Although the onset of COVID-19 had catastrophic effects on virtually every corner of Expedia Group’s business, CEO and vice chairman Peter Kern has not let the pandemic dull his ambitions.
In fact, his objective for the company – for which he assumed leadership in April of this year – could be considered wildly optimistic, given the current climate.
Nonetheless: “I want to be the best travel tech platform in the world,” Kern says. “Period.”
Kern’s remarks came during day one of Expedia Group’s virtual Explore event – his first since replacing former-CEO Mark Okerstrom, who resigned in December.
In conversation with Yeoh Siew Hoon of PhocusWire sister brand WebInTravel, Kern outlined how playing to Expedia Group’s strengths will help the company and its partners recover from the impact of the coronavirus crisis.
“I’m an optimist. People need to travel,” Kern says. “I have zero doubt about it. We just have to weather the storm and support each other, and if we all come out OK it will be fine.”
“In a weird way, COVID is a blessing as a change agent,” Kern says. “It gives you an opportunity to look starkly and clearly at what’s going on and focus on what matters.”
As someone new to his role, Kern believes that having “fresh eyes” on the situation gave him the latitude to make difficult decisions as the crisis swiftly developed.
“Suddenly you have a crisis and no time for ‘maybes’ and you start to focus on what you’re good at,” he says.
The best tech companies in the world tend to do a few things very well, not a thousand things very well.
Peter Kern - Expedia Group
“The best tech companies in the world tend to do a few things very well, not a thousand things very well. We had to think about it – brands, tech, everything. Doing that work, it’s a big change for us.”
Part of that work includes simplifying operations – which Kern says the company was in the process of doing prior to the pandemic. “[Expedia Group] was built to some extent on a lot of acquisitions. We ran that play as far as it could go, and we were thinking it was time to get a little more refined.”
Expedia Group’s strengths, Kern says, are its technology and marketplace, and the brand is “tripling down” on investing into its technology platform to power suppliers and customers.
Gaining that perspective is hard to do when it’s “business as usual,” but when it’s “something like this where the world stops for you, you have to take stock.”
For partners, the value is in the data – “we have the most complete set of travel data in the world” – and Kern says he wants all of Expedia Group’s supply partners to be able to optimize their businesses.
“If we can help with data, help them monetize the customer better, secure customers better, secure data better – whatever we can do to help. The agenda of driving things is what we’re really good at.”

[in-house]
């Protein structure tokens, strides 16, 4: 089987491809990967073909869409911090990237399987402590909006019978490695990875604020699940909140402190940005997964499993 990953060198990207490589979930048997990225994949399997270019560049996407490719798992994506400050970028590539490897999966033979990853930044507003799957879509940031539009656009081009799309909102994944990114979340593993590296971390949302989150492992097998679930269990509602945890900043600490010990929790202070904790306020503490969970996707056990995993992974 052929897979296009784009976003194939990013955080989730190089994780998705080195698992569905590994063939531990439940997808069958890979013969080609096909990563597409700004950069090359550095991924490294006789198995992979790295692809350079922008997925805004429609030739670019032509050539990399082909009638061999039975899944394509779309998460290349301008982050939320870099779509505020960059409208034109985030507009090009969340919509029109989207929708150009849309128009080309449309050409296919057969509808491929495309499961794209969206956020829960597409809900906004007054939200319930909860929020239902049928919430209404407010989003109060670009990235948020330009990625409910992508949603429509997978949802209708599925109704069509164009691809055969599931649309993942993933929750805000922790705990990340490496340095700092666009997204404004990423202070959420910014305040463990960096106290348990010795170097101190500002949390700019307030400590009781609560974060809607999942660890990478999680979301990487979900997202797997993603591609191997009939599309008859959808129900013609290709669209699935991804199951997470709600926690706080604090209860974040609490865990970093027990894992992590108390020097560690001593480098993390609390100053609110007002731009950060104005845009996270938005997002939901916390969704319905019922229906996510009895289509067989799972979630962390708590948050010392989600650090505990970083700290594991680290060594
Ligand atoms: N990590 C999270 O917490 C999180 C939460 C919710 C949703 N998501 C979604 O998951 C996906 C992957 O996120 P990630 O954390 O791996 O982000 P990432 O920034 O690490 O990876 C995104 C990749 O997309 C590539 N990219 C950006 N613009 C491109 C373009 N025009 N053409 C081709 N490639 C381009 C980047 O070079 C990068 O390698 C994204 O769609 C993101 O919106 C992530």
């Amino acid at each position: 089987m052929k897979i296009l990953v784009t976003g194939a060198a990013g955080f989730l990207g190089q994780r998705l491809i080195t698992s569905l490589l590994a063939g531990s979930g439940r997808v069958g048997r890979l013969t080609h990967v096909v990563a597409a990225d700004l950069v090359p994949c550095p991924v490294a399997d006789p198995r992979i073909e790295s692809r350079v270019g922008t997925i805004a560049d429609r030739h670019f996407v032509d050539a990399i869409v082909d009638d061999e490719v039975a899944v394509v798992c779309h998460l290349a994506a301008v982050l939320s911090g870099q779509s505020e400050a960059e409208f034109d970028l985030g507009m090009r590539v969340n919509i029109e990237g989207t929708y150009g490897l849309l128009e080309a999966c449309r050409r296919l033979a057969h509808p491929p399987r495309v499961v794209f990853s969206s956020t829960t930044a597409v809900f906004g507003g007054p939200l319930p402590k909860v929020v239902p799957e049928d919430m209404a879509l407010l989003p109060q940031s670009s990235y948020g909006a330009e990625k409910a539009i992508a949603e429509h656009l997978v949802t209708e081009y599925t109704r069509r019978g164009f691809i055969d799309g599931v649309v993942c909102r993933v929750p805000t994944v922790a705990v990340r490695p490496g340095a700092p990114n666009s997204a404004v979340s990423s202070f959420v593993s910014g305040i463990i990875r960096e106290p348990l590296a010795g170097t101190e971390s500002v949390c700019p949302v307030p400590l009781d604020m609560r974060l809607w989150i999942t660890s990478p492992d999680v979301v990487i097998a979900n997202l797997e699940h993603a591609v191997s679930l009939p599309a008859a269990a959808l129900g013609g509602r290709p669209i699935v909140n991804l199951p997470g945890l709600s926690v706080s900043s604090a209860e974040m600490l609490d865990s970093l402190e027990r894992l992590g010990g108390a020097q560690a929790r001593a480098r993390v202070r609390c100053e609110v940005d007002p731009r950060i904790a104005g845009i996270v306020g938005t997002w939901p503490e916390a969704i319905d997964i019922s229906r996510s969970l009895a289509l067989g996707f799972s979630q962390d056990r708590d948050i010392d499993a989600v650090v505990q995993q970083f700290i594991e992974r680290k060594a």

He points to the work Expedia Group has done with partners such as Marriott International around optimized distribution, calling it a “win-win” for both parties. The program, which is available to all of its medium- and large-size lodging partners, gives Expedia Group exclusive distribution rights for the hotel chain’s wholesale and promotional room rates, availability and content to third-party travel providers such as bedbanks.
“The more supply partners that go that route will result in a more healthy ecosystem,” Kern says.
“We were lucky. Anyone in the vacation rental business got lucky,” Kern says. “But for every good thing we had, we had two bad things.”
The bright spot for Expedia Group during the past two quarters has been its alternative accommodations business Vrbo, which in Q3 saw both bookings and revenue increase compared to the third quarter of 2019.
The position for Vrbo is families – specifically, the “whole home” experience, which has been a particularly attractive experience for consumers amid the pandemic.
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As for Vrbo competitor Airbnb – which is now listed on the public markets - Kern says “there was nothing super surprising” in the home-share giant’s S1 filing, “nothing that made us go, ‘Oh my god, we’ve got to change course,’ or, ‘We didn’t know that.’”
That said: “They’re a big, impactful company. They created the [alternative accommodations] category in effect,” he says.
“To [co-founder and CEO Brian Chesky’s] credit, they took advantage of this moment to focus on their core strength and I think that will pay dividends for them.”
The year 2020 “wasn’t just the year of the pandemic,” Kern says. “There were a lot of things that became even more obvious in the United States and around the world in terms of inequality.”
Kern says the events of this year have made him feel “compelled to comment frequently,” which he has done through blog posts and letters to his employees.
“It’s a complicated time. In the world and our country there’s plenty of division, but there’s still progress, and progress is great.
“As a company, we realized we had a lot more to do in terms of inclusion and diversity … and we have a long way to go. We have very definite plans about inclusion in our company and lots of plans about how we want to surface and serve underserved travelers around the globe.”
Certainly, becoming an inclusive and diverse company would help Kern on his mission to make Expedia Group “the best travel tech platform in the world.”
But there are two additional things the CEO says he wants to do “really well”: Understand the power of the customer, and “drive success for our suppliers with everything we have to offer.”